Urges goverment to hike inheritence, capital gains, dividend and corporation tax rates and give cash grants to young people
The Archbishop of Canterbury has called for a massive increase in taxation on inheritence, capital gains, dividends, corporations and the wealthy to fund government spending to support the young and poor with the aim of making Britain’s economy more equitable. The archbishop’s recommendations are made in a Report he coauthored with the left wing Institute for Public Policy Research’s Commission on Economic Justice. Writing in the Daily Mail he states:
I’m proud to live in a country that is the world’s fifth largest economy. We have world-leading businesses characterised by extraordinary innovation, high productivity, strong exports, highly skilled jobs and good pay.
We have low unemployment, lower than for many decades. Economically, politically, and often morally, we remain a global power.
There is much of which we can be proud.
Yet despite these strengths, it is evident that for many people, the economy is not working. It no longer fulfils the promise of rising living standards.
For more than a decade, most people have seen no improvement in their pay, even while the economy as a whole has continued to grow.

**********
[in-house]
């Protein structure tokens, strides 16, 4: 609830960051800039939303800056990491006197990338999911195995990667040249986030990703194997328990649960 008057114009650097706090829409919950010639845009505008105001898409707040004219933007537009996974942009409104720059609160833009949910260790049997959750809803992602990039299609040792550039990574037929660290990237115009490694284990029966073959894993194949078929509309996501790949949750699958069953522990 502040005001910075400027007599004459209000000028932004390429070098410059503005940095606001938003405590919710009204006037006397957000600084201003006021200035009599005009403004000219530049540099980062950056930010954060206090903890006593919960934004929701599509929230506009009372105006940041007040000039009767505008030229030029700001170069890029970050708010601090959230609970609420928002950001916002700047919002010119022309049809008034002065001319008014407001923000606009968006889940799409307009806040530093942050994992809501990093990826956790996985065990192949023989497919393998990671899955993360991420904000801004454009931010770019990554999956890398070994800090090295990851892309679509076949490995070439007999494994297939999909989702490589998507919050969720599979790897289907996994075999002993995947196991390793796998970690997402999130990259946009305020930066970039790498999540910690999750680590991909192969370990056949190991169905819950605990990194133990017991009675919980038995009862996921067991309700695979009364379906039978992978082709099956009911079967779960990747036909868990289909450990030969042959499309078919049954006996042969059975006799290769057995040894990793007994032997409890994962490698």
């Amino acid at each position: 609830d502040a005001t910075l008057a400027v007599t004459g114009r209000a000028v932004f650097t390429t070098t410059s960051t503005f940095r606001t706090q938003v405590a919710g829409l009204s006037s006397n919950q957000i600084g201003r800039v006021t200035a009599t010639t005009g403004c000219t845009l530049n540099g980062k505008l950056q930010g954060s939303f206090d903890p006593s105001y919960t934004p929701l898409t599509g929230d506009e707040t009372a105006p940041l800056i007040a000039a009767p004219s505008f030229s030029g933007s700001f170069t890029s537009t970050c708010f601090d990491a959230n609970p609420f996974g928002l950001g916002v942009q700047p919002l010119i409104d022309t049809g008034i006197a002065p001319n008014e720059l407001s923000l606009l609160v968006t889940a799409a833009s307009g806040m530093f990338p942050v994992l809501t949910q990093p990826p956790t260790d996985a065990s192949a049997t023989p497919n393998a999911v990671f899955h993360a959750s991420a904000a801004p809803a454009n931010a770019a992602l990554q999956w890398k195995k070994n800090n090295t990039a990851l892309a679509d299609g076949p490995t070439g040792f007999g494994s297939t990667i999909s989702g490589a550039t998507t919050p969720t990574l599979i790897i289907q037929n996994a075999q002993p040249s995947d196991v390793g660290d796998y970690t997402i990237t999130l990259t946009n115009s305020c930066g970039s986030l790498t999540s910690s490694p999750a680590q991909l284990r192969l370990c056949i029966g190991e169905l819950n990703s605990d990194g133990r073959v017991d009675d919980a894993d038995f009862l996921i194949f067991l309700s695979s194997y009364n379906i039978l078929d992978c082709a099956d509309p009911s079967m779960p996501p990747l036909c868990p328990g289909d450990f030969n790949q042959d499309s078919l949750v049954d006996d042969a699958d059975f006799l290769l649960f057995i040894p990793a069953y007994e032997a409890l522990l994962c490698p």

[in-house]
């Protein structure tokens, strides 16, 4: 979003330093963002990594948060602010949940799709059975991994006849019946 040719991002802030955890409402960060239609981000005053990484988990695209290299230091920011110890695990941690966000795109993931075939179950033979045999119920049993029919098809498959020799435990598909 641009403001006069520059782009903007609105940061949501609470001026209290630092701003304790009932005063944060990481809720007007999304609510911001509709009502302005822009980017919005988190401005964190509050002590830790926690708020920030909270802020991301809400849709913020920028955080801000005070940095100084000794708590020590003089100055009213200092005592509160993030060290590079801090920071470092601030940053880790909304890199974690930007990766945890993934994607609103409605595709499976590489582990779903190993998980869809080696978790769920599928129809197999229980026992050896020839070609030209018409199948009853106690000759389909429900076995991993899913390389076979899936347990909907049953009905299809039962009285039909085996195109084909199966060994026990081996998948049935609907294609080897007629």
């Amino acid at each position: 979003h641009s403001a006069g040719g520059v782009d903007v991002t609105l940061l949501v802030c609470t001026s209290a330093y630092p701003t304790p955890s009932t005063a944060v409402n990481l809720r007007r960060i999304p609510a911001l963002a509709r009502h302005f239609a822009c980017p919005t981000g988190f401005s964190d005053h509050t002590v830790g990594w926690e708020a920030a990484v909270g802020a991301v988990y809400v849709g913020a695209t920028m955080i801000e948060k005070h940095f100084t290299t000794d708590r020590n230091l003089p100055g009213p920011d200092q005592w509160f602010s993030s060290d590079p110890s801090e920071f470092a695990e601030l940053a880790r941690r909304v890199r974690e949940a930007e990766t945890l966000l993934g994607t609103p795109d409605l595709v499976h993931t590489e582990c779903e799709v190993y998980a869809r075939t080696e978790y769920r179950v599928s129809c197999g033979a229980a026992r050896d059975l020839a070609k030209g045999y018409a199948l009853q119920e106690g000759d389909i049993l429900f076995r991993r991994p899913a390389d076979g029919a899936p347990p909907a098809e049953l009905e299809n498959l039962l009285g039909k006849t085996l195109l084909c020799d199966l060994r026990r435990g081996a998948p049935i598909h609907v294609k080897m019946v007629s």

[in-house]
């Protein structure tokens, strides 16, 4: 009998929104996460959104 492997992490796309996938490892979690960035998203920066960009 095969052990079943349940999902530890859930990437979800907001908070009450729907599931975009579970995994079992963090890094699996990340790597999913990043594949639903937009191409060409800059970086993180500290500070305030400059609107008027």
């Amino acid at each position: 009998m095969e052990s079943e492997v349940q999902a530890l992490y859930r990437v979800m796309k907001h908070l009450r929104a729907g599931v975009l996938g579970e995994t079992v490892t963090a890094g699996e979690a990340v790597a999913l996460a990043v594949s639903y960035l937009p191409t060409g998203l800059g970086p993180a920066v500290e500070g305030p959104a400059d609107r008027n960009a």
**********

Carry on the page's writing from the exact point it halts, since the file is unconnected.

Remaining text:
As the Bank of England has shown, for nearly 40 years the share of our national income going into people’s pay has been falling while the share going to profits has been on the rise.
Chronically low pay means that a hard day’s work no longer keeps people out of poverty: today, a majority of the poor are working families.
It is particularly hard for young people, so many of whom are set to be poorer than their parents, unable to find secure work and with little prospect of getting on the housing ladder.
And meanwhile the divisions between the nations and regions of our country have grown larger.
In London, we have the wealthiest region in northern Europe; yet six of the ten poorest regions are also here in the UK.
I do not believe we can continue with an economy that works so badly for so many.
As a Christian I start with learning from Jesus Christ that people matter equally, are equally loved by God, and that justice in society matters deeply – a theme that runs throughout the Bible.
That’s why over the past two years I’ve been a member of the IPPR Commission on Economic Justice.
My fellow commissioners come from all walks of life: from CEOs of major businesses to entrepreneurs shaping the new economy, from leading investors to prominent trade unionists.
The report the commission is publishing today comes to a simple but profound conclusion. If we are to get the economy working properly again, it needs reform.